The Guardian 27/09/03  
  The Authorised Biography Postcard Back - Click Here For Bigger ScanThis story of the turbulent times of the seminal goth - punkers comes straight from the horse's mouths: Paytress has interviewed all the band members to provide a smoke 'n' drugs - filled Rashomon - style reminiscence of a band's life, which is probably the best way to do it.  Early story's include a bass player who didn't know which was his E string (they shouted 'The thick string!  Just hit the thick string!); thence it's a tale of occasional success and increasing oddness, with the usual (but still disgusting) record company treacheries, the inevitable split, and a triumphant comeback tour of Japan.  Occasional interjections come from other luminaries such as Robert Smith, Marc Almond, John Cale and even fringemeister Phil Oakey, while Shirley Manson contributes a devotional foreword about how 'She shaped my life.  I wouldn't be singing if it weren't for Siouxsie' - perhaps not the legacy Sioux dreamt of, but nice none the less.  SP   


  Unknown source 09/03  
  "Siouxsie was a cross between the lovely big sister I never had and the worst head-mistress you could imagine," recalls Jon Klein, one of the Banshees' many guitarists, in this (auto) biography.

Mercurial, imaginative, bitchy - Sioux, bassist Steve Severin, and drummer Budgie kept the Banshees flame alive throughout three decades, surviving a revolving door of managers, band members and fluctuations in public taste.  Sioux launched the group with an impromptu gig at the 100 Club in 1976, squawling the Lord's Prayer with Sid Vicious on drums.  From there, a one-off event became a full band, with tour after tour fuelled by copious amounts of acid, vodka and cocaine.  What's endearing about the Banshees is their honesty and gallows humour.  Paytress has turned the book into an eyewitness account, letting band members speak for themselves.  An assessment of the Banshees' impact in a wider context is sometimes needed, but overall Sioux, Severin, and a motley cast of characters including Robert Smith, tell the story very well.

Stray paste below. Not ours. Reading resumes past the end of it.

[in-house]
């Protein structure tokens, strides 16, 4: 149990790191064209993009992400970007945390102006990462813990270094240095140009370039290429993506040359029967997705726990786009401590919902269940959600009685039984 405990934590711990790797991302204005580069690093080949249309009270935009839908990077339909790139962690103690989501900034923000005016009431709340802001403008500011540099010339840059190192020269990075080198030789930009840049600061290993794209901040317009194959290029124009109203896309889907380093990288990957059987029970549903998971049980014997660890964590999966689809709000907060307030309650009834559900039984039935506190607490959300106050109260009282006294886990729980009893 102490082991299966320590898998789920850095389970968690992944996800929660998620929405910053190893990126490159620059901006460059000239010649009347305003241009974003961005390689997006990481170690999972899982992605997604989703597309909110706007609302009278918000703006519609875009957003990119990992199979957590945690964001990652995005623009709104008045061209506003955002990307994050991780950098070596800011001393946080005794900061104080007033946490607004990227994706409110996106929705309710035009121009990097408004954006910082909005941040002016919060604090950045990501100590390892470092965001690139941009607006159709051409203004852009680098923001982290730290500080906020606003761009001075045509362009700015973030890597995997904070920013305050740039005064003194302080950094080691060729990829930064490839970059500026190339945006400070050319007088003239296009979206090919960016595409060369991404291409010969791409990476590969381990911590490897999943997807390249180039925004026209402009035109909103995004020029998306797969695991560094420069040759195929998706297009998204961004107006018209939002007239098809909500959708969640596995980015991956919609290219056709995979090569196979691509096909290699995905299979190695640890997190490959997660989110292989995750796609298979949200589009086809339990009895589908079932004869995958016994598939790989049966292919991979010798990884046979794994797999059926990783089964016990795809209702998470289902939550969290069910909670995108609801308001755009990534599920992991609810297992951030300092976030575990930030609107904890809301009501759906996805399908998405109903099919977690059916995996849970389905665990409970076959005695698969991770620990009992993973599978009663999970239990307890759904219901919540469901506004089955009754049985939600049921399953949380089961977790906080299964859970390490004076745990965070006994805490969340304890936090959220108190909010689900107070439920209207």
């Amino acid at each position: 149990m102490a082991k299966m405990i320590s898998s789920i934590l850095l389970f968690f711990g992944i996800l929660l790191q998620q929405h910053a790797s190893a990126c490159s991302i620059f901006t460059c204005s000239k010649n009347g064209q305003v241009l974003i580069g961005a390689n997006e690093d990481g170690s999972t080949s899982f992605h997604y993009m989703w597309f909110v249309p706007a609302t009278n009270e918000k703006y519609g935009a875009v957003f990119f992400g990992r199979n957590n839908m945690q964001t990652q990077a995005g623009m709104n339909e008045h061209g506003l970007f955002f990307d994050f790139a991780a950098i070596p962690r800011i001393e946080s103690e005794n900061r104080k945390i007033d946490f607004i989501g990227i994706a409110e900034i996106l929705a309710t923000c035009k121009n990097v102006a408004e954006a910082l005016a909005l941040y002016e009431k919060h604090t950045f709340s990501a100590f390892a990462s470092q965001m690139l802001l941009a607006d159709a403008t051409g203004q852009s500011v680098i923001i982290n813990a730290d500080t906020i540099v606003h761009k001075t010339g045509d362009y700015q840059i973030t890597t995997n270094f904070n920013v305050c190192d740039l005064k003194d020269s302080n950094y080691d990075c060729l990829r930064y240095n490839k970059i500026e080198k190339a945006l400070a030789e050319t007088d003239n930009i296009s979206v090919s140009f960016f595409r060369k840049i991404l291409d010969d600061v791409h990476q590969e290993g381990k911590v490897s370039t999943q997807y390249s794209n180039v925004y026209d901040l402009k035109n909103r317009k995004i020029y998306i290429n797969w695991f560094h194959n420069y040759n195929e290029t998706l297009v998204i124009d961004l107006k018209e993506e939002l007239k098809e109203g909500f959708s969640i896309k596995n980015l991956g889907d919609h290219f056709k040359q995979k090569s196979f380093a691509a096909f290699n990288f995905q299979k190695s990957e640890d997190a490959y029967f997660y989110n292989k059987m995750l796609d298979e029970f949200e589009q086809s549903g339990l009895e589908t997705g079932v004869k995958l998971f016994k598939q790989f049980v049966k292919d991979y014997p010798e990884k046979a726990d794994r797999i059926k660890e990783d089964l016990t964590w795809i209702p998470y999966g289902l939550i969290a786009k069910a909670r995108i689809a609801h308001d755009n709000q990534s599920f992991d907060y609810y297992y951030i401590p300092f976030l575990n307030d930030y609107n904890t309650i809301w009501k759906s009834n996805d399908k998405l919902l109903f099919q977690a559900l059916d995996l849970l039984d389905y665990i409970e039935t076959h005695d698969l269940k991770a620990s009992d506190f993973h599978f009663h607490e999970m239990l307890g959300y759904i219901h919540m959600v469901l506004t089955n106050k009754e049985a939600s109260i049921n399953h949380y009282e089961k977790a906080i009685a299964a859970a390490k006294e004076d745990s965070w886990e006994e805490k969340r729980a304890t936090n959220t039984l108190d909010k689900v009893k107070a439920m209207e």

Lucy O'Brien



  Unknown source 09/03  
  The last 18 months have provided something of a renaissance for Siouxsie and the Banshees.  After a lengthy seven-year absence from the music scene, Siouxsie and friends made a very welcome return with some sell-out tour dates, a live album, a DVD and now this, the authorised biography of the band.

Tales of clandestine sex and drugs are perhaps not quite what one would expect from a band with such a steely reputation as the Banshees have, but that is precisely what you can read here.

The story begins with the early days of Steve Severin and Siouxsie Sioux, and chronicles their teenage years spent as the Bromley Contingent, told through the words of the band and those people closest to them.

The strangest thing here is that there are moments when Siouxsie's icemaiden reputation suddenly melts as she comes across as far more vulnerable than you would ever have imagined.  She does manage to keep up appearances later in the book, though.

There are some surprising and candid tales which will have you screeching with laughter one minute and your jaw dropping the next.  You won't be able to put this book down.


Natasha Scharf